Los Morrones, a fortified village from the Iron Age in Alt Millars

In the area of Cortes de Arenoso, a town from Alt Millars located 75 kilometres of Castellón, around the farmhouse of Los Morrones, there’s a large archaeological zone that shows the continuity of the occupation in a period spanning two Millennia. Archaeologists have documented three areas: Morrón Royo, Los Morrones and the farmhouse of Los Morrones. It is considered one of the highest constructions of this mountainous region and it shows the importance of the zone in the past. The digging processes have been mainly focused on the village of Los Morrones which structural organization is unmatched until now. From elaborate studies we can assert that its construction starts in the seventh century BCE.
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Archaeological documentation
A settlement, a tower, two stretches of wall and an auxiliary tower compose the village. The digging processes have brought to light great part of the walls and the rooms of different functionality, as well as ovens, fireplaces and small storage depots.  In addition, a great number of ceramic objects have been recovered, such as vessels, glazed earthenware jars and vases of different sizes and functionalities. There have been also found metallic objects (a pickaxe1, knives and pendants, among others) and animal remains that are of great value to go into detail about the importance of the settlement. 

First surveys in the 90s

The archaeological site is known since the 90s in the twentieth century when the first surveys in the area began but from the year 2004 the Provincial Archaeological and Prehistoric Research Service took charge of its documentation. It started a systematic study program of the territory that allowed identifying and distinguishing three different archaeological areas, according to the material collected.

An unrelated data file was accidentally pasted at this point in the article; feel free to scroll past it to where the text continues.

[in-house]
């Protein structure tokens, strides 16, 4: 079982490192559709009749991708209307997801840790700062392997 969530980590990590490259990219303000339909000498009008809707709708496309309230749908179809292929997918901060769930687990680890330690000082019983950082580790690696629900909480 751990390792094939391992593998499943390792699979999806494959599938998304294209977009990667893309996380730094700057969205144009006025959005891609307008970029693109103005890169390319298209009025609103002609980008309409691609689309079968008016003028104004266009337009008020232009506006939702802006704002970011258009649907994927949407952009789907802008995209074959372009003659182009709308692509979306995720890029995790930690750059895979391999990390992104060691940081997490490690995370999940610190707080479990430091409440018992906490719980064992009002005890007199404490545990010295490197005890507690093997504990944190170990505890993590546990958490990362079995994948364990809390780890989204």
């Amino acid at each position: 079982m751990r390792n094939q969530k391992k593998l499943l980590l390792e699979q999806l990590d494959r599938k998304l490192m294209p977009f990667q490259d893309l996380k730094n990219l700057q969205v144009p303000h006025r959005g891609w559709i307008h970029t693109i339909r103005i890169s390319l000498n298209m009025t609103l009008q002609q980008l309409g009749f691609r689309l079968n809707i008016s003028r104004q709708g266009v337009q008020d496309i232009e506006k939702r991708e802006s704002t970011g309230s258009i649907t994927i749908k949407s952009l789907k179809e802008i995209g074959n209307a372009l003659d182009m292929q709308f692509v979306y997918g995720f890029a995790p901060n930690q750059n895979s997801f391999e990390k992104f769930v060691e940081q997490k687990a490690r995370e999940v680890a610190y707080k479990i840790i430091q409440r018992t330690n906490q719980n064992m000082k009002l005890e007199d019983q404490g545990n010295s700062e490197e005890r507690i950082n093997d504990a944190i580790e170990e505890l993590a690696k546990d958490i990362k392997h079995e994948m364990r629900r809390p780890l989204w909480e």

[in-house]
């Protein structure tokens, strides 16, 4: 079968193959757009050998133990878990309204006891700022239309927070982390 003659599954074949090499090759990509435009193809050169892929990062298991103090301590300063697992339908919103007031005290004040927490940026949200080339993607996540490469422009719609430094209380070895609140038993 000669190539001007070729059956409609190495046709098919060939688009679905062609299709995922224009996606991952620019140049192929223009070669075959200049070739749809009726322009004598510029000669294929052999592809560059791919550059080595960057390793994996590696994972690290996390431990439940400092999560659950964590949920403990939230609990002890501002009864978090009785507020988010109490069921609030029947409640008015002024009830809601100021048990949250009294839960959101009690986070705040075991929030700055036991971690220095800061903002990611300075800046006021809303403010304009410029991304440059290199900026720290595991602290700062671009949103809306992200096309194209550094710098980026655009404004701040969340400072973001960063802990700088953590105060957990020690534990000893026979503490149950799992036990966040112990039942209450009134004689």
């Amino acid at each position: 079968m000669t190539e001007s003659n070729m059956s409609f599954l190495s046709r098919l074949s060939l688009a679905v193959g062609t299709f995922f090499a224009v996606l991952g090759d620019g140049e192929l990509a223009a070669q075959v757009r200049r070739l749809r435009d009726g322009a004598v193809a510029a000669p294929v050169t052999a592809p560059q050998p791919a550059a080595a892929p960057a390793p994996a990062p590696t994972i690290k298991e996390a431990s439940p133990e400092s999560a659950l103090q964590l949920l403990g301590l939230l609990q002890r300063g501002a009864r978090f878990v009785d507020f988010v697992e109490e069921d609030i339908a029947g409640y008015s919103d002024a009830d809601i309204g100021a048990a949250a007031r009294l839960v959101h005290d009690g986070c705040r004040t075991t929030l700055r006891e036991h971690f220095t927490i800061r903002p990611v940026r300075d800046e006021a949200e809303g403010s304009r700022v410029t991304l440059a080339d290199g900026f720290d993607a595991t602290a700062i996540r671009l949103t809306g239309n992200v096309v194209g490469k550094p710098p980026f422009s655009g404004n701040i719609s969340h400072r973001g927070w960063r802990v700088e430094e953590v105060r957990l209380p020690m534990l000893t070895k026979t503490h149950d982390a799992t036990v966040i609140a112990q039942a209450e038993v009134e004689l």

The first is Morrón Royo, located to the South of the farmhouse above one of the last limestone escarpments that give its name. They belong to the Cenomanian Age (approximately 100 million of years ago). Its large chronology starts with an occupation in the Bronze Age, a tower in the Iron Age and finally, its transformation in an Iberian village. Los Morrones, located to the North of the previous one above a small flat surface, has the best-preserved structures at first sight with ceramics of the Iron Age. Finally, we have the farmhouse of Morrones. Here, archaeologists have found pottery from the Iberian, Roman and Islamic periods in the crop fields that remain now unproductive.

A reference and solid construction

After ten digging campaigns in extension2 in the area of Morrones, the research group could conclude the delimitation of the plant of the settlement. It shows their own construction features adapting the structures to the orography of the land. The tower and the two stretches of wall based on the Eastern and Western flanks of the tower, closing the village to the North, are remarkable. Each stretch of wall has a thickness of about five metres and it’s composed of two structures filled with stones. Its solid construction shows us the image of a stunning construction that should highlight in the territory and locate the village as a central place for reference.

In the Iron Age village it is highlighted the presence of a tower with two stretches of wall with five meters of thickness.

The settlement of the Iron Age is completed with the tower of Morrón Royo. It was also built in the seventh century BCE and it would function as a complement to the South of the one located at the entrance of the village on the North. In the walled enclosure there are, totally, ten structures of some rooms and storage places and some spaces used to move inside the village.

Living spaces

We know that the village was fortified by the presence of two stretches of wall whose walls were used to attach the first structures. One of its peculiarities is the using of cut rocks to adapt the walls. The sedimentary rocks marines that form the support on which the settlement is settled are easy to work with. Thus, the parts that project too much are readjusted to take advantage of the inner space.